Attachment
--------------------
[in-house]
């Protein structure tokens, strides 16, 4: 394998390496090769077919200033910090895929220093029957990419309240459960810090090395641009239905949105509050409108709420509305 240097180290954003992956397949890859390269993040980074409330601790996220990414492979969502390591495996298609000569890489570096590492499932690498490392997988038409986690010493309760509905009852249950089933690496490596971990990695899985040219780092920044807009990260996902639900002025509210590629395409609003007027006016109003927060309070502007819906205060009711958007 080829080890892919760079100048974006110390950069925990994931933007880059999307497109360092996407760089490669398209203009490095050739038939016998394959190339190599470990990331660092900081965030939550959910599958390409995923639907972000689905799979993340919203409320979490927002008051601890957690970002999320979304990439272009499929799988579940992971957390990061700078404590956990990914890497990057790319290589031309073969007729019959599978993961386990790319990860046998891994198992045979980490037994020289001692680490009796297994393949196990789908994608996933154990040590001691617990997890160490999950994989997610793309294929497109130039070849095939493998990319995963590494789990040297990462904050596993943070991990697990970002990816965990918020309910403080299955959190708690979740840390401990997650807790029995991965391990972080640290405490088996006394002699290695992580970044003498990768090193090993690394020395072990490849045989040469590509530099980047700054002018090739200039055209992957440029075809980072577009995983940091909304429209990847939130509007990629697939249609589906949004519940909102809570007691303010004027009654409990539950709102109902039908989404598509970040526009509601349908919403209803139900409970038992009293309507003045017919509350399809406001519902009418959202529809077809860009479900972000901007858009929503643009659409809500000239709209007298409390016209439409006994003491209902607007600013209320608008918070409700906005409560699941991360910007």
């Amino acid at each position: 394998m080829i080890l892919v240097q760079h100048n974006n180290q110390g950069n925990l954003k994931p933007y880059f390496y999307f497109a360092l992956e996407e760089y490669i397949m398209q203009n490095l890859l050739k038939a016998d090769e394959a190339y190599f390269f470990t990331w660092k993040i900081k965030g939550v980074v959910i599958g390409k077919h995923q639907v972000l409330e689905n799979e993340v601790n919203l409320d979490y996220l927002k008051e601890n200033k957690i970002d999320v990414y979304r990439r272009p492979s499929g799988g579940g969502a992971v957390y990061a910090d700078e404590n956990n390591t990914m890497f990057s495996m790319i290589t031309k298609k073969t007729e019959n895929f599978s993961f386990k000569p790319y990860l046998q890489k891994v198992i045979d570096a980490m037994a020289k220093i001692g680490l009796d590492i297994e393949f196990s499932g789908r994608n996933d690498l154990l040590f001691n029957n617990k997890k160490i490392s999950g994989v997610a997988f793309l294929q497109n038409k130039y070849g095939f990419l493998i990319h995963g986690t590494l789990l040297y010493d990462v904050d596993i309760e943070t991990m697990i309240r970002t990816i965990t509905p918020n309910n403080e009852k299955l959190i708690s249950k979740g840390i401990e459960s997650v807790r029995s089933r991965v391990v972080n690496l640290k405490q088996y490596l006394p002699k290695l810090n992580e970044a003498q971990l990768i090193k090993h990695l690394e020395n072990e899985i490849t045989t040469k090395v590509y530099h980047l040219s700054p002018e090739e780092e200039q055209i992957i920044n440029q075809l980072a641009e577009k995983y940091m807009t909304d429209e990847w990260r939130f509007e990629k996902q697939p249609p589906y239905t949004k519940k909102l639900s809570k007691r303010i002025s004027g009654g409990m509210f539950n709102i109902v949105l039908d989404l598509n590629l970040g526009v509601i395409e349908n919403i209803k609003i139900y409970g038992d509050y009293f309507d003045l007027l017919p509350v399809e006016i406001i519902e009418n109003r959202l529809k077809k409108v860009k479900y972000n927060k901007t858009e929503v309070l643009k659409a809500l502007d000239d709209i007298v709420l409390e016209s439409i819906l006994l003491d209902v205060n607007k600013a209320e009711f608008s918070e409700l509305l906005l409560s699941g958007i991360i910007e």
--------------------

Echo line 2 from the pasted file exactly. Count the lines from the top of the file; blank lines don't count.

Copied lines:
């Protein structure tokens, strides 16, 4: 394998390496090769077919200033910090895929220093029957990419309240459960810090090395641009239905949105509050409108709420509305 240097180290954003992956397949890859390269993040980074409330601790996220990414492979969502390591495996298609000569890489570096590492499932690498490392997988038409986690010493309760509905009852249950089933690496490596971990990695899985040219780092920044807009990260996902639900002025509210590629395409609003007027006016109003927060309070502007819906205060009711958007 080829080890892919760079100048974006110390950069925990994931933007880059999307497109360092996407760089490669398209203009490095050739038939016998394959190339190599470990990331660092900081965030939550959910599958390409995923639907972000689905799979993340919203409320979490927002008051601890957690970002999320979304990439272009499929799988579940992971957390990061700078404590956990990914890497990057790319290589031309073969007729019959599978993961386990790319990860046998891994198992045979980490037994020289001692680490009796297994393949196990789908994608996933154990040590001691617990997890160490999950994989997610793309294929497109130039070849095939493998990319995963590494789990040297990462904050596993943070991990697990970002990816965990918020309910403080299955959190708690979740840390401990997650807790029995991965391990972080640290405490088996006394002699290695992580970044003498990768090193090993690394020395072990490849045989040469590509530099980047700054002018090739200039055209992957440029075809980072577009995983940091909304429209990847939130509007990629697939249609589906949004519940909102809570007691303010004027009654409990539950709102109902039908989404598509970040526009509601349908919403209803139900409970038992009293309507003045017919509350399809406001519902009418959202529809077809860009479900972000901007858009929503643009659409809500000239709209007298409390016209439409006994003491209902607007600013209320608008918070409700906005409560699941991360910007």